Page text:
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The Best of the Clan of Mahlou Blog: Elizabeth & Donnie

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  The following is a post from the blog, Clan of Mahlou, that MSI Press author, Elizabeth Mahlou, maintained while writing her book,  A Believer-in-Waiting's First Encounters with God . Elizabeth & Donnie That would be us, the parents. We are parents (2 girls, 2 boys, and 3 more from other parents) and grandparents (1 boy, 1 girl), living in California. I come from a family of 8 children: 3 girls, 3 boys, 2 girls (my father was working on the latter half of the dozen that he wanted when he died unexpectedly from a heart attack caused by incorrect medicine given at a hospital, supposedly the last bit of antibiotic for pneumonia, from which he had all but recovered). Donnie comes from a family of 4 children: 2 girls, 2 boys. Elizabeth : I was raised on a working farm in Maine, not far from the Atlantic Ocean and in the foothills of the White MountainsI have done many things in my career after the farm and textile-work of my teenage years, including working for Uncle Sam as a mili

Excerpt from How to Get Happy and Stay That Way: Practical Techniques for Putting Joy into Your Life (Joanna Romer): Expressing Gratitude

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  Expressing Gratitude Chapter 7 Learning to Express Gratitude After we have identified our passionate pursuit or mission, and have begun engaging in it—hopefully every day—the next step in the happiness package is to express gratitude. By that I don’t mean just saying, “I am grateful,” once, and letting it go at that. No, for true happiness we must learn to express gratitude every single day, as often as possible. I would suggest gratitude employment every time we engage in our passionate pursuit. Let it become second nature. How do we do it? Simply say aloud, or to yourself, “I am so grateful to be enjoying this wonderful activity,” or, “Thank you God, for allowing me to enjoy (skiing, or planting fruit trees, or playing the piano, or ballroom dancing, or racing automobiles, or designing software programs).” If you choose, of course, you may leave off the word “God” and give thanks to serendipity, or good fortune, or luck. The point is that you are acknowledging your happiness.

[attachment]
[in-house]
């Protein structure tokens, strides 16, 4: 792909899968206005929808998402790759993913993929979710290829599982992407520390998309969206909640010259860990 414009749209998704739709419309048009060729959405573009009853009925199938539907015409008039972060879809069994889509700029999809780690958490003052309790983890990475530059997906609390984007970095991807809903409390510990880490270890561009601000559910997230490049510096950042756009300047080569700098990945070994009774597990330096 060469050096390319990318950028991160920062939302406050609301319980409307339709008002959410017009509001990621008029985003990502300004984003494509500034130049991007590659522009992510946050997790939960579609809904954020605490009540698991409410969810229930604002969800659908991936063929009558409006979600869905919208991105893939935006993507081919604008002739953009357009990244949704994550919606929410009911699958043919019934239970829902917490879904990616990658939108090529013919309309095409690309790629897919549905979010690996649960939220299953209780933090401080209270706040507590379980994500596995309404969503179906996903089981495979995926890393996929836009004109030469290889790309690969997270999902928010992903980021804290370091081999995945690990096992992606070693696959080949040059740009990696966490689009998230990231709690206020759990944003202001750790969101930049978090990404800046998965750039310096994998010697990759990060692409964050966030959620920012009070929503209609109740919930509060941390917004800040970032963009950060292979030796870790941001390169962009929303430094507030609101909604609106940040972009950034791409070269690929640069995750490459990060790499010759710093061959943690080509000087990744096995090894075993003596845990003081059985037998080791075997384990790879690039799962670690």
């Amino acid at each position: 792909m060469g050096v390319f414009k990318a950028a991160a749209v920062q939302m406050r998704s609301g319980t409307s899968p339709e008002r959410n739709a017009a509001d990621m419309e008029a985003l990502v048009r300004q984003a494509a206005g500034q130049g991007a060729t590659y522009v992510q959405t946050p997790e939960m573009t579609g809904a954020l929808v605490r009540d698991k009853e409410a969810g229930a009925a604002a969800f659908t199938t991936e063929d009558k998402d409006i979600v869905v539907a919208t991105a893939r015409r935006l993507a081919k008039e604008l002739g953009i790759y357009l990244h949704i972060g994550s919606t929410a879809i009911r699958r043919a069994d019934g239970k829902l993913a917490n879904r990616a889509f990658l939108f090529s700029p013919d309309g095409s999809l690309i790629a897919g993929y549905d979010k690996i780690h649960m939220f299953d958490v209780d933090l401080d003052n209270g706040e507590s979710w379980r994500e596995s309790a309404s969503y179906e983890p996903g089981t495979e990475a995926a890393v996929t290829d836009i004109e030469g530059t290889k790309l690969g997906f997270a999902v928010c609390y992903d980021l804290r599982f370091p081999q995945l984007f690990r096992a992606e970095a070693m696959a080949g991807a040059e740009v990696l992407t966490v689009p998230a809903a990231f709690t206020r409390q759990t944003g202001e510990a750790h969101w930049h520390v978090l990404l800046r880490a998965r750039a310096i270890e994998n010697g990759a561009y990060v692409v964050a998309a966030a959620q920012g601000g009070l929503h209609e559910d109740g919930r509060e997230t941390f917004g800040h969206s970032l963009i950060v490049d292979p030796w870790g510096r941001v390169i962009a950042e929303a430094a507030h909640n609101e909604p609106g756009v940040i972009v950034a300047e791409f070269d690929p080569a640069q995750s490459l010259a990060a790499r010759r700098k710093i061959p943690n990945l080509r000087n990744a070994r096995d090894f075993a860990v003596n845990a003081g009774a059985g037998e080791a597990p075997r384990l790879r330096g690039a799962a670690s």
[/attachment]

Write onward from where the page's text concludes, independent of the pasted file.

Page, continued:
Excerpt from The Rise and Fall of Muslim Civil Society (Dr. Omar Imady): Introduction